Cover Letters — Creating a Good First Impression

Nancy Anderson
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The saying goes, "You never get a second chance to make a first impression." In the business world, a cover letter serves as your first impression to a hiring manager or recruiter. You should create a fantastic introduction to capture the attention of someone responsible for hiring you.

Purpose of a Cover Letter

The purpose of your cover letter is to explain why you are the best candidate for the job. It also convinces someone to check further into your background, references, experiences and skills. Your first impression should set you apart from other people thanks to your unique perspective as to why you offer the best fit for the position. An email with an attached resume serves as your cover letter, so make your introduction count.

First Paragraph

Personalize your greeting by researching the person to whom you address the letter. Your first paragraph then talks about how you found out about the job and the formal name of the position for which you are applying. If the job description has a posting number, consider adding that information to the first paragraph. A hiring manager or recruiter should appreciate your specificity.

Elaborate on Your Qualifications

In the second paragraph, use two or three examples from your own experiences and skills that show you are the ideal candidate for the position. Make your passion for the position personal. For example, a person applying for a clerk position at an apparel store might say, "I remember wearing my first pair of Smith jeans when I was 13, and since then I have worn every style that hits store shelves. I would love to help sell these at your flagship store."

Another sample qualification includes previous work experience. "I served as a student intern for the National Park Service for three years in a row, offering tours of the local mountains. My dedication to the public's awareness of the surrounding area makes me the perfect candidate for your position as a fishing guide on Lake Winnebago."

The possibilities are endless when it comes to creating a personal story behind your qualifications for the position. Remember, your tale is unique and no one else's. That makes your cover letter stand out from the crowd.

Research the Company

Delve into the company's background and incorporate a few tidbits of information that relate to your personal story. Mention a recent marketing campaign, change in the company's direction or relevant corporate blog post. For example, "The new gel highlighters from Smithco remind me of the late nights I used to spend going over my marketing thesis as part of a senior project two years ago." This combines your personal reason for working for a company with a brand new product made by Smithco.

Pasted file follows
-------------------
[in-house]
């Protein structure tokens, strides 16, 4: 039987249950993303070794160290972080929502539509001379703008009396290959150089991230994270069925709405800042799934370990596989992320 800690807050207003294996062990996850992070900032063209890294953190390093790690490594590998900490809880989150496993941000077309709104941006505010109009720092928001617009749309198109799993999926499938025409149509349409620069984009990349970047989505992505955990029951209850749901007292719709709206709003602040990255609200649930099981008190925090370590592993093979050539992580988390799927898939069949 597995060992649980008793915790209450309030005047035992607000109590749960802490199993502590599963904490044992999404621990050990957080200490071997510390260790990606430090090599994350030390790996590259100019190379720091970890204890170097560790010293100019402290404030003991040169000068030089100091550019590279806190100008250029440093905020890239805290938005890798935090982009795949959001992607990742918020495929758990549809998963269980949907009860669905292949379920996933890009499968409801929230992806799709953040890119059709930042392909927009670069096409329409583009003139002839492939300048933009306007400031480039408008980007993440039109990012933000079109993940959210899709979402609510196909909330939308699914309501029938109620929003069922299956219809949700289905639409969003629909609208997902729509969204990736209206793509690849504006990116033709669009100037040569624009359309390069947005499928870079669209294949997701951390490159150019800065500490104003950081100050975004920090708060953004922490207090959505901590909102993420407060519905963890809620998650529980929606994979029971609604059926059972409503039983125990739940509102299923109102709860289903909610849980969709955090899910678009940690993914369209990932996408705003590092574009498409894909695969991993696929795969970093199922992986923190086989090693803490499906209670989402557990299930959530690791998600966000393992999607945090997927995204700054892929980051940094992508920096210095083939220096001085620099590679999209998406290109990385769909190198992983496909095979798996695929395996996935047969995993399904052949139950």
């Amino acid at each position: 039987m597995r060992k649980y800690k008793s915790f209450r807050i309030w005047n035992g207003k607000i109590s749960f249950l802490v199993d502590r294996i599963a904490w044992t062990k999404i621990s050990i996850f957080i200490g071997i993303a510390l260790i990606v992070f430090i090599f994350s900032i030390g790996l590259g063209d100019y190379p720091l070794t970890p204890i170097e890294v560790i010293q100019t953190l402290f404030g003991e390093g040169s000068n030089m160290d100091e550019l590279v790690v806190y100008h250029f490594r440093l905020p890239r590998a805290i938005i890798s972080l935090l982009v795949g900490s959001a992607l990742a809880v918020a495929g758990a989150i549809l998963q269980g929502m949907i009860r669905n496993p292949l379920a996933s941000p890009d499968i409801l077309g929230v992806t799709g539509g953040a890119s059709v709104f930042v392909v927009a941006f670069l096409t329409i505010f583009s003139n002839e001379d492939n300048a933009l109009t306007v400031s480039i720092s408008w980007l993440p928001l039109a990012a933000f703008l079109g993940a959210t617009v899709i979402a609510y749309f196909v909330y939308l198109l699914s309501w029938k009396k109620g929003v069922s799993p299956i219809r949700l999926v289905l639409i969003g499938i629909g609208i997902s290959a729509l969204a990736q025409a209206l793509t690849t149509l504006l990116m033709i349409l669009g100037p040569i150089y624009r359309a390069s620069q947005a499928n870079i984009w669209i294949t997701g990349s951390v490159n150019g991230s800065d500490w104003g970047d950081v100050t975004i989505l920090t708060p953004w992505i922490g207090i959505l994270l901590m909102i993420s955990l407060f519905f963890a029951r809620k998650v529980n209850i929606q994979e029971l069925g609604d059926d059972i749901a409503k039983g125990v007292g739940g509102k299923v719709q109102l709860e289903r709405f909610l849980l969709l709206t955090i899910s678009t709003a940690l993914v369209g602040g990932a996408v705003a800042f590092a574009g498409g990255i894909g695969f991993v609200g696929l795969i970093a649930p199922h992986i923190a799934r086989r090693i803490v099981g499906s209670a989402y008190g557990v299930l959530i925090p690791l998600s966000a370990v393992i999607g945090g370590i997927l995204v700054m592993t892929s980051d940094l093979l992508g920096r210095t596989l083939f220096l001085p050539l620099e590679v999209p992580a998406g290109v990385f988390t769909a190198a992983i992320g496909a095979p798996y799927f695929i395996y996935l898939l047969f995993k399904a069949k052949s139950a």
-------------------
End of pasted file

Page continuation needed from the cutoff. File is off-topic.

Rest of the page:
Not on the Resume

One key to a first impression is to include special information that isn't found anywhere else in your document portfolio. This is where the personal story comes in when you incorporate a few facts about your skills or work experience not found in your resume.


The job description offers some keywords to include in your cover letter. Take two or three keywords from the qualifications or skills portion of the job description, and say why you embody those qualifications. Mention how you gained five years of marketing experience or three years of working with MySQL coding. Applicant-tracking systems scan for these keywords, and these words may help move you to the front of a hiring manager's list.


Close out the letter with a thank you and your contact information. Once you fashion your story, proofread and edit your cover letter. Read the cover letter aloud. If you stumble over any parts of the correspondence, consider rewriting those portions. Have another set of eyes examine the cover letter to correct any mistakes.

Your cover letter should persuade someone to take a second look into your background. A good first impression with your personal story gets an HR manager to call your former supervisors, professional references and networking contacts. Although a cover letter isn't the "end all, be all" of your job search, it does introduce human resources to the idea of your skills within the scope of the employer.

Photo Courtesy of Roger Bakker at


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  • Jay Bowyer
    Jay Bowyer